She stepped up to the table where two men sat with their backs to her. Focusing on her task, she dipped the ladle into the kettle and scooped out a hearty serving for the man on her right. She glanced at the stranger and her throat went dry. She stared, gape-mouthed at the man she'd hoped never in her life to see again.
Handsome, elegant, yet rugged. Sir Simon Lockhart.
Brianna swallowed roughly. His voice sounded as she'd remembered, like the darkest ale — rich and smooth. Her heart thundered in her ears. "Get out!"
His expression darkened.
Good. That frown dulled some of his perfection.
"You can't mean that," he said slowly, fixing her with a steady, searching gaze. He looked at her, through her.
Brianna set her shoulders back. He'd see no weakness in her. "But I do." Her teeth came together with a snap as the urge to say more swelled inside. Nay, she wouldn't give him the satisfaction of knowing just how deeply he'd hurt her.
His expression grew more intense. "I've spent the last fortnight looking for you. I went to Rosslyn Castle, but your father would not meet with me. He sent a message through his steward saying his daughter was lost to him. What did he mean by that?"
She tensed, but remained silent.
He leaned toward her. "'Twas the stable boy who told me where I might find you. He said when you left Rosslyn that you left with only a horse and a sword. Why?"
Memories flickered through her mind. A horse and a sword were all her father would give her. He'd tossed her out as if she were last week's pottage. She squeezed her eyes shut and forced the memories back into the deep recesses of her mind. "Get out." She repeated and snapped her eyes open.
"Brianna, you don't mean—"
With a slight twist of her wrist, the stew slipped off the ladle and into his lap.
A curse left his lips as he shot to his feet, sending his chair flying backward. The wooden chair hit the floor with a crash. He brushed frantically at his lap.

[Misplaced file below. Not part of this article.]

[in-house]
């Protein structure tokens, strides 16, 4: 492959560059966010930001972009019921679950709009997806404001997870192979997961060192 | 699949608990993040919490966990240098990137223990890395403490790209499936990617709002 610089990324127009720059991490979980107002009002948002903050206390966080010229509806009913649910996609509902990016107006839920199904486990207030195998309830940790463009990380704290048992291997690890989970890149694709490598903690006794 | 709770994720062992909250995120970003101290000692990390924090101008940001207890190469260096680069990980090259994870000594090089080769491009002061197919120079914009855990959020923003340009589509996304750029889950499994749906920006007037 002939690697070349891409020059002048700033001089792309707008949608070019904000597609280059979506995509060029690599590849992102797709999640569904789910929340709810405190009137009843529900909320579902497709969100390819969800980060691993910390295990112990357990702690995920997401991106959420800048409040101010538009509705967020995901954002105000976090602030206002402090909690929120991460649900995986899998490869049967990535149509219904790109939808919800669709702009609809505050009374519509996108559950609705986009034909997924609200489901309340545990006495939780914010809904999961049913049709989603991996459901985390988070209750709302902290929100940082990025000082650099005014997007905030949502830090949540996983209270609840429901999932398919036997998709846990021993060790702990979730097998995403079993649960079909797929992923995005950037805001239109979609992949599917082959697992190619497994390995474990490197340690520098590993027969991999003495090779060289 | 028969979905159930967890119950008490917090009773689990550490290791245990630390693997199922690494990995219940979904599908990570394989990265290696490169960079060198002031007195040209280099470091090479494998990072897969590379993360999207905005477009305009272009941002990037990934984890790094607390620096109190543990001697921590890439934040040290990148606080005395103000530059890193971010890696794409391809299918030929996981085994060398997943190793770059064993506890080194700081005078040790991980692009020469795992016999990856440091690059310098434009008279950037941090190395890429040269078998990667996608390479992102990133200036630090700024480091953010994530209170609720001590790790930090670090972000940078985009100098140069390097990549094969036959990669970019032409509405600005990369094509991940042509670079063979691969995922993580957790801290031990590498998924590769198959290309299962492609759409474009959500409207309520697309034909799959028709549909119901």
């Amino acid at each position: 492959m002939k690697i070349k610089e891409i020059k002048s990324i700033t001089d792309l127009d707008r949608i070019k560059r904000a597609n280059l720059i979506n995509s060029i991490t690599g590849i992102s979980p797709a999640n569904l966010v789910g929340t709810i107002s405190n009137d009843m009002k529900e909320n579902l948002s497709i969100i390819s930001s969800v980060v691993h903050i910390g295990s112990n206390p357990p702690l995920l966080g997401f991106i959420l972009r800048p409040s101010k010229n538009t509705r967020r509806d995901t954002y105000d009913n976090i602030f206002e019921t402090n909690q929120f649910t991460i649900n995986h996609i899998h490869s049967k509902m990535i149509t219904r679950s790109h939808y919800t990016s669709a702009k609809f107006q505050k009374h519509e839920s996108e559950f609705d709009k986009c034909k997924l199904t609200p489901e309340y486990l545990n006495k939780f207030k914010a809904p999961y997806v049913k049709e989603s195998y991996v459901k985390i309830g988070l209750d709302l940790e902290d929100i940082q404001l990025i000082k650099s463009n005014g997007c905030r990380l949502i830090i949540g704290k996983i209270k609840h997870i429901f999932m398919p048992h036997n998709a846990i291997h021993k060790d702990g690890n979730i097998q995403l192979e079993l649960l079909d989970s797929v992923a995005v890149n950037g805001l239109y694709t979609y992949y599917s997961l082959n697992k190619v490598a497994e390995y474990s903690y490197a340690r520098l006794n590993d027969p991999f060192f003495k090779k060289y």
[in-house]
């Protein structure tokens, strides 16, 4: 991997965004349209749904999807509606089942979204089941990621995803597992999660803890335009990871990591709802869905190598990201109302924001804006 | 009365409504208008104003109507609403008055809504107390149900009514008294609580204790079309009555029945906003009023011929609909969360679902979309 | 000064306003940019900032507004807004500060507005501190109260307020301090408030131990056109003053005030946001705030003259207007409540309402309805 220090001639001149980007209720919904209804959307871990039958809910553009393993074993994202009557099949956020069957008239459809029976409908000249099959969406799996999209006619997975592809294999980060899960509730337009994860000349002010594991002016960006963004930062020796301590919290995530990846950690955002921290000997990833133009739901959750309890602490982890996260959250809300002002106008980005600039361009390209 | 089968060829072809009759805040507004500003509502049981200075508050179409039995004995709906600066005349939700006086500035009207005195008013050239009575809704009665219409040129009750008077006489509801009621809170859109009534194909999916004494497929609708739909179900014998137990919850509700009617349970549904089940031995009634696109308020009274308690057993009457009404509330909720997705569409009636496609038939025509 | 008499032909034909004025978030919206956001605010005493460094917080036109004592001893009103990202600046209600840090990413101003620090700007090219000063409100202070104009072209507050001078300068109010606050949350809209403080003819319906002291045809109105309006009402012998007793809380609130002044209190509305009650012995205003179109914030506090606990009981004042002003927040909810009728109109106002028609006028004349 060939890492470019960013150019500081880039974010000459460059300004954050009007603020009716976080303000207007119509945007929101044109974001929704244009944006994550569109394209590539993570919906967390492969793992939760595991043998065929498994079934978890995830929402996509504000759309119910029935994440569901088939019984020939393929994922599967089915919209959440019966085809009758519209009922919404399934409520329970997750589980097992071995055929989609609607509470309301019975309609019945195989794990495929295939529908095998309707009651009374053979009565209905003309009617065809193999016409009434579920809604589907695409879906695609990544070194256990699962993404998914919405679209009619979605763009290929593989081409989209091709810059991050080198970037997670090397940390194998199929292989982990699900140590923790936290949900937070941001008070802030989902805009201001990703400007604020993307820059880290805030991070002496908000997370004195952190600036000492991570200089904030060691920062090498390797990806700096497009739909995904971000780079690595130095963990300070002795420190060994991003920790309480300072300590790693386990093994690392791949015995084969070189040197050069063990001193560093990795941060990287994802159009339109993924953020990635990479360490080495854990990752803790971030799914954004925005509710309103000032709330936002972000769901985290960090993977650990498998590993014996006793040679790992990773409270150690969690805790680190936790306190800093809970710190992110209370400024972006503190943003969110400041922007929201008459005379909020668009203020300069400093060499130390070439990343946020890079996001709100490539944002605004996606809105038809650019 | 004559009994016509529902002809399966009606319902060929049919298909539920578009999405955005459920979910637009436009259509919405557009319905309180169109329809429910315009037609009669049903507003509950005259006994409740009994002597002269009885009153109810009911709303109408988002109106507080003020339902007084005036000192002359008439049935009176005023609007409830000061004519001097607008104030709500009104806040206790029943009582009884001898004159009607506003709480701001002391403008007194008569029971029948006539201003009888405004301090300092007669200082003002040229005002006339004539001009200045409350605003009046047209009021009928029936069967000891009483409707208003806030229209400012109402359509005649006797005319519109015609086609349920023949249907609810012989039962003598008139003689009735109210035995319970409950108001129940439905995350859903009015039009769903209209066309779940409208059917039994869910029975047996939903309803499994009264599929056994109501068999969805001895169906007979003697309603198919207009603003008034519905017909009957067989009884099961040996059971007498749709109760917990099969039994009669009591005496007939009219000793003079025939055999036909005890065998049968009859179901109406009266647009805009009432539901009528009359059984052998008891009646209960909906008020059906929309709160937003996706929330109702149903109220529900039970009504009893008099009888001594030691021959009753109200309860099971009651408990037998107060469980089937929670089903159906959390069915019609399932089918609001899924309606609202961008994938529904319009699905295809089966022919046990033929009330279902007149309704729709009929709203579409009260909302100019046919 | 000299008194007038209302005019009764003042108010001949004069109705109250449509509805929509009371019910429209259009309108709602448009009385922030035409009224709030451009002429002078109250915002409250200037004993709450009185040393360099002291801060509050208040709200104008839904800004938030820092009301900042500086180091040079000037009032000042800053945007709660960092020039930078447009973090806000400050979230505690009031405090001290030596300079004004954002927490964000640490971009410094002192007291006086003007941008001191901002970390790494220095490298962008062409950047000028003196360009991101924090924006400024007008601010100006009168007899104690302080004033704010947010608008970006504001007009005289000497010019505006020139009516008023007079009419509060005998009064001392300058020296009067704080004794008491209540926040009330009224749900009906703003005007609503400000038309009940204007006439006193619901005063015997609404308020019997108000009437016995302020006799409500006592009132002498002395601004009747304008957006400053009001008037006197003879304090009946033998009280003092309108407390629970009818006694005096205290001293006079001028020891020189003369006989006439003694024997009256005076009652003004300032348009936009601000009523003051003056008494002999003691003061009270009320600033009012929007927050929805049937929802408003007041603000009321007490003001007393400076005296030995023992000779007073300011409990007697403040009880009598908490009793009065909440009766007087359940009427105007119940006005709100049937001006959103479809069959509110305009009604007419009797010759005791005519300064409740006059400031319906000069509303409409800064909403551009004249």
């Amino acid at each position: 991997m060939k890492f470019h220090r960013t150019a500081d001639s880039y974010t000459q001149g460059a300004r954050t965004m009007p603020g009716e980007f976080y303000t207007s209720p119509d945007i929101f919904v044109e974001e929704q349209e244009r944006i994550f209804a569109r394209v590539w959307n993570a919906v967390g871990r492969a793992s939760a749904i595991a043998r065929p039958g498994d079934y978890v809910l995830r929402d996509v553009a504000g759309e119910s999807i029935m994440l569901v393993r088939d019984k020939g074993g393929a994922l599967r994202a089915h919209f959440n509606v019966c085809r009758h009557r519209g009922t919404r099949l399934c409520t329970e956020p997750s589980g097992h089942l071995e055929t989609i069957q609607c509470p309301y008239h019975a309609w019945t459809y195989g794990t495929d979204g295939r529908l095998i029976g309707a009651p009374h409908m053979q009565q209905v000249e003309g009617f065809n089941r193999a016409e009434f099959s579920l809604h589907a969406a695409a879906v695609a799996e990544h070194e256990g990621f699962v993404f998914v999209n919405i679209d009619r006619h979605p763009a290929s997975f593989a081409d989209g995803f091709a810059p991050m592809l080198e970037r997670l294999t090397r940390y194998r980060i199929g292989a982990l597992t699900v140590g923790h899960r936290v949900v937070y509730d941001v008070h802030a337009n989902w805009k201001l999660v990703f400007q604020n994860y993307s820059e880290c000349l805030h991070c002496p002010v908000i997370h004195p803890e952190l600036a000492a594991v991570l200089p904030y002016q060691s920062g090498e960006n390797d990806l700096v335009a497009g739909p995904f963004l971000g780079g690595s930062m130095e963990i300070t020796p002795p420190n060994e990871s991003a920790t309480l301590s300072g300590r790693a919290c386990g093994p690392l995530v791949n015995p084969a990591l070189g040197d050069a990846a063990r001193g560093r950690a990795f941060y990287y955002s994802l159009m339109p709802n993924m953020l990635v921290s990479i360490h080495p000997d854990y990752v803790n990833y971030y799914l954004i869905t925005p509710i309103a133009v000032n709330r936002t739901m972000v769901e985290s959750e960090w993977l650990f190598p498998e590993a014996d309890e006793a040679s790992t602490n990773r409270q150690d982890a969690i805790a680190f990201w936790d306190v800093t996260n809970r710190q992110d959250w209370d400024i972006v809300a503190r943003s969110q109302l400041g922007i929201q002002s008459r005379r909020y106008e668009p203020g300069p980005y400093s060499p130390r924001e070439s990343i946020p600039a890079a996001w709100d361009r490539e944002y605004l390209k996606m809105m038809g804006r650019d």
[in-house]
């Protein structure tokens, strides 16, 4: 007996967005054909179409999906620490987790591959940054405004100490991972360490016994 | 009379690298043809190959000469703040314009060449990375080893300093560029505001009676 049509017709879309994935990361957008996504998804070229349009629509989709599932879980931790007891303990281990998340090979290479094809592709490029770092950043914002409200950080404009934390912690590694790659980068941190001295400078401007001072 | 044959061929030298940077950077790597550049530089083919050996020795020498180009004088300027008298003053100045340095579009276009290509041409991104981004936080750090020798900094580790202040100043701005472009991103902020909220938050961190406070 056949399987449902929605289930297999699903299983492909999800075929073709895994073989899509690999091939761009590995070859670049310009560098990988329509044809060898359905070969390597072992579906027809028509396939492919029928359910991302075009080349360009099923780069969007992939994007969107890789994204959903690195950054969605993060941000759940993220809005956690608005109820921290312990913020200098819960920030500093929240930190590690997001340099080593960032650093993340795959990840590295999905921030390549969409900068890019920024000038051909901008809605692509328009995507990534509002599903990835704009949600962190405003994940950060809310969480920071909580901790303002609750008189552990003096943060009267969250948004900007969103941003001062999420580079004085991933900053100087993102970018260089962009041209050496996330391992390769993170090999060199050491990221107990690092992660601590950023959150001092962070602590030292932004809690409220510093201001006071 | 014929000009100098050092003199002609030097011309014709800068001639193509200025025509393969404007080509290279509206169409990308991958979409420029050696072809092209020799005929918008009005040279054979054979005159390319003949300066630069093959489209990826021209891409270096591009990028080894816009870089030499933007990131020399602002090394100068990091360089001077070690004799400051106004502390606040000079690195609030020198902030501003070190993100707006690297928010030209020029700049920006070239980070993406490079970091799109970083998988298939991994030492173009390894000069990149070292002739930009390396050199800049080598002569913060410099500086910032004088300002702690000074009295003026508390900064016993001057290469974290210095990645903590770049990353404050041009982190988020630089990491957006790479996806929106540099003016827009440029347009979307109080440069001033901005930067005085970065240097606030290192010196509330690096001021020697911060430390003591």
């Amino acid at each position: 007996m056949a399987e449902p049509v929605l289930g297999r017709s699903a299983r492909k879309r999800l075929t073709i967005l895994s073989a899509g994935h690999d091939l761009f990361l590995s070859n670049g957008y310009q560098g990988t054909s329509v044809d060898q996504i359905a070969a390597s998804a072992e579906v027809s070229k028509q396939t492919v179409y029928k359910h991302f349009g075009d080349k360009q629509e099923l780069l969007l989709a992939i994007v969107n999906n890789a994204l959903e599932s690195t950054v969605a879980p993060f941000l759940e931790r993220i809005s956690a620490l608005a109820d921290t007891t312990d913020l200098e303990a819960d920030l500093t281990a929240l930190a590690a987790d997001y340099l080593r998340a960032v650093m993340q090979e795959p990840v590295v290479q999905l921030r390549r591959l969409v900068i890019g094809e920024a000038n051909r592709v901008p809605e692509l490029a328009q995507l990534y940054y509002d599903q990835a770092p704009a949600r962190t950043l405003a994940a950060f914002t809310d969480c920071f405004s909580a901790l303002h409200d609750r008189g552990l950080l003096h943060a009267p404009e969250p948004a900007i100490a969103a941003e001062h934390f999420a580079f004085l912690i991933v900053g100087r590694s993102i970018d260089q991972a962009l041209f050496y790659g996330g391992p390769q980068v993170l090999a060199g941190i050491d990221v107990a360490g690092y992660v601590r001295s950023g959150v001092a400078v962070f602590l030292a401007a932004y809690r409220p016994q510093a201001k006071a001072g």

"Merciful heavens," Abigail cried as she rushed into the room, a wooden tray with bread and a wedge of cheese balanced in one hand while she scooped the chair from the floor with the other. "Whatever is going on out here?"
Brianna dipped the ladle back into the kettle and took a quick step back. "Nothing of importance," she said at the same moment Simon replied. "Fool girl."
The memory of her father saying the same words to her upon her return from Teba darted through her mind. "
Your brothers are dead because of you. You'll never be a knight, you foolish girl. You'll never be anything to me again.
" The memory of his disapproving voice sent a new wave of old guilt and loss through her.
"You have no reason to be here. Please leave," she repeated with more politeness than he deserved.
"Brianna," Abigail gasped. "Of course he has a right. Whatever could you be thinking?" the older woman turned to Simon. "Pray forgive her, Sir Simon."
He straightened and something close to understanding flickered in the depth of his gaze. "I came to talk with you. To be civil. You owe me at least that for the fact that you are still, after all, alive."
He was right. His actions that day in Teba had saved her life. Brianna clenched her fists. He had dashed her dreams, but she hadn't given up. She would be a knight someday and prove to him and anyone else in her life who had ever doubted her visions that she wasn't mad, that she was as good as any man with a sword, that her life had a purpose.
Abigail remained silent, but her gaze spoke volumes. Once again feeling a sense of obligation to her benefactor, Brianna forced a smile. "Yes, your-knightliness, milord," she amended at Abigail's harsh glance. "Please be seated." She waved her hand toward the righted chair. "I promise not to accost you with more stew." As if to prove her point, she ladled the stew into both bowls, then stepped back. "There, see, it's quite safe, I assure you. Abigail cooked the meal, and the belladonna has yet to bloom."